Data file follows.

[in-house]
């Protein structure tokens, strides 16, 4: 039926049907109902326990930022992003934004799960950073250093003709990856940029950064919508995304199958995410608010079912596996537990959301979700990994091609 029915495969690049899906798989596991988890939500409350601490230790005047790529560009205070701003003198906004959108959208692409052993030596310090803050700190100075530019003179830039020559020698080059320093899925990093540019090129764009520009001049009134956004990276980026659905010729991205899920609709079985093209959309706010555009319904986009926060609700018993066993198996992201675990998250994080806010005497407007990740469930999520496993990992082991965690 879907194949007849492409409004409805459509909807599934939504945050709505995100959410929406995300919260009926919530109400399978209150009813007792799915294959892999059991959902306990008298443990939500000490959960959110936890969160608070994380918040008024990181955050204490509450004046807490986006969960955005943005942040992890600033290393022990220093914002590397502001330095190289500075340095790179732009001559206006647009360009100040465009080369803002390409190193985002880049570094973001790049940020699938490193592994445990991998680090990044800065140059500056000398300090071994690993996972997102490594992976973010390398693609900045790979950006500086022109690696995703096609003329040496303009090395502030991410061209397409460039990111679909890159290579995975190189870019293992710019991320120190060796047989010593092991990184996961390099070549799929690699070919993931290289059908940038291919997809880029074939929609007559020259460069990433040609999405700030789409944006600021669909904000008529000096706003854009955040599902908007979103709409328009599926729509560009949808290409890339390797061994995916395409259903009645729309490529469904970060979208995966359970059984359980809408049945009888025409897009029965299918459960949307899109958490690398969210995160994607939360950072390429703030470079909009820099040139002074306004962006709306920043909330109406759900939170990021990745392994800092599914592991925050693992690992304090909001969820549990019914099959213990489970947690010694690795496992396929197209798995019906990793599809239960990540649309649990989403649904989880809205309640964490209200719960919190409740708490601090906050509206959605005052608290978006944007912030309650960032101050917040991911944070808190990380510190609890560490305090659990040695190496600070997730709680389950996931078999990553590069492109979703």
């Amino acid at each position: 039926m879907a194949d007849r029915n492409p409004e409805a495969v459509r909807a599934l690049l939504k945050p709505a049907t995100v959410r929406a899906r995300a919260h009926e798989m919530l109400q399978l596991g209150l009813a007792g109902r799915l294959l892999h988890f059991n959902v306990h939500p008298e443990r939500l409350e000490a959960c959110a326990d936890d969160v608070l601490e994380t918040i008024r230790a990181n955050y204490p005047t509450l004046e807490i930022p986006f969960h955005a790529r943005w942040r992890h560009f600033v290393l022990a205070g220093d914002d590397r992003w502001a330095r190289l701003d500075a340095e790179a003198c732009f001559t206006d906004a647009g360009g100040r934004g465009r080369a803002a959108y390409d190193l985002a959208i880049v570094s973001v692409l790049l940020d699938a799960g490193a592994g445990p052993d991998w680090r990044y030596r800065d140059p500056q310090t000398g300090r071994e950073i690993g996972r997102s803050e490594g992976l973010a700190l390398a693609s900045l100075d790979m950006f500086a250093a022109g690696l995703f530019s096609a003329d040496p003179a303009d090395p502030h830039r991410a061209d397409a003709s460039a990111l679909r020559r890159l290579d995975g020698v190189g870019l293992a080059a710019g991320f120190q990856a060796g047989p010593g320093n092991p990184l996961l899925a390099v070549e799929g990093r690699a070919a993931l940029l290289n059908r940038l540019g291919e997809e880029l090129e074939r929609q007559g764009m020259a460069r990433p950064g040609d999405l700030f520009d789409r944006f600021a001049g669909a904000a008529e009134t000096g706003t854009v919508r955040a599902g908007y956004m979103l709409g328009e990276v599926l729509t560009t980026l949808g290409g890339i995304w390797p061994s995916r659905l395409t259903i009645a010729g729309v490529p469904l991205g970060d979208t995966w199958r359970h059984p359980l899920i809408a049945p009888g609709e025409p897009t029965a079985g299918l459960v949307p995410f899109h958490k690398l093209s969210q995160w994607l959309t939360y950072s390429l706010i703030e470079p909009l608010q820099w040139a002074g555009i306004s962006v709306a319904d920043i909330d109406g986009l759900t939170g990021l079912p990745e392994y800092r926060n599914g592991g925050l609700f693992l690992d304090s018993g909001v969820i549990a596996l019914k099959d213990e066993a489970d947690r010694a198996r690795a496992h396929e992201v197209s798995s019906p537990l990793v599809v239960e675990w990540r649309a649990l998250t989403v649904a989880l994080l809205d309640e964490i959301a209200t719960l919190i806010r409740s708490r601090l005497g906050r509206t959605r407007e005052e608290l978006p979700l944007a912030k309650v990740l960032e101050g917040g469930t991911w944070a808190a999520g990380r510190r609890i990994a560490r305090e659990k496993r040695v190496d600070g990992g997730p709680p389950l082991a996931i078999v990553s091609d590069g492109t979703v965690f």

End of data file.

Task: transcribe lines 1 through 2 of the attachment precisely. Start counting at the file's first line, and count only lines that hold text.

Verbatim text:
[in-house]
């Protein structure tokens, strides 16, 4: 039926049907109902326990930022992003934004799960950073250093003709990856940029950064919508995304199958995410608010079912596996537990959301979700990994091609 029915495969690049899906798989596991988890939500409350601490230790005047790529560009205070701003003198906004959108959208692409052993030596310090803050700190100075530019003179830039020559020698080059320093899925990093540019090129764009520009001049009134956004990276980026659905010729991205899920609709079985093209959309706010555009319904986009926060609700018993066993198996992201675990998250994080806010005497407007990740469930999520496993990992082991965690 879907194949007849492409409004409805459509909807599934939504945050709505995100959410929406995300919260009926919530109400399978209150009813007792799915294959892999059991959902306990008298443990939500000490959960959110936890969160608070994380918040008024990181955050204490509450004046807490986006969960955005943005942040992890600033290393022990220093914002590397502001330095190289500075340095790179732009001559206006647009360009100040465009080369803002390409190193985002880049570094973001790049940020699938490193592994445990991998680090990044800065140059500056000398300090071994690993996972997102490594992976973010390398693609900045790979950006500086022109690696995703096609003329040496303009090395502030991410061209397409460039990111679909890159290579995975190189870019293992710019991320120190060796047989010593092991990184996961390099070549799929690699070919993931290289059908940038291919997809880029074939929609007559020259460069990433040609999405700030789409944006600021669909904000008529000096706003854009955040599902908007979103709409328009599926729509560009949808290409890339390797061994995916395409259903009645729309490529469904970060979208995966359970059984359980809408049945009888025409897009029965299918459960949307899109958490690398969210995160994607939360950072390429703030470079909009820099040139002074306004962006709306920043909330109406759900939170990021990745392994800092599914592991925050693992690992304090909001969820549990019914099959213990489970947690010694690795496992396929197209798995019906990793599809239960990540649309649990989403649904989880809205309640964490209200719960919190409740708490601090906050509206959605005052608290978006944007912030309650960032101050917040991911944070808190990380510190609890560490305090659990040695190496600070997730709680389950996931078999990553590069492109979703």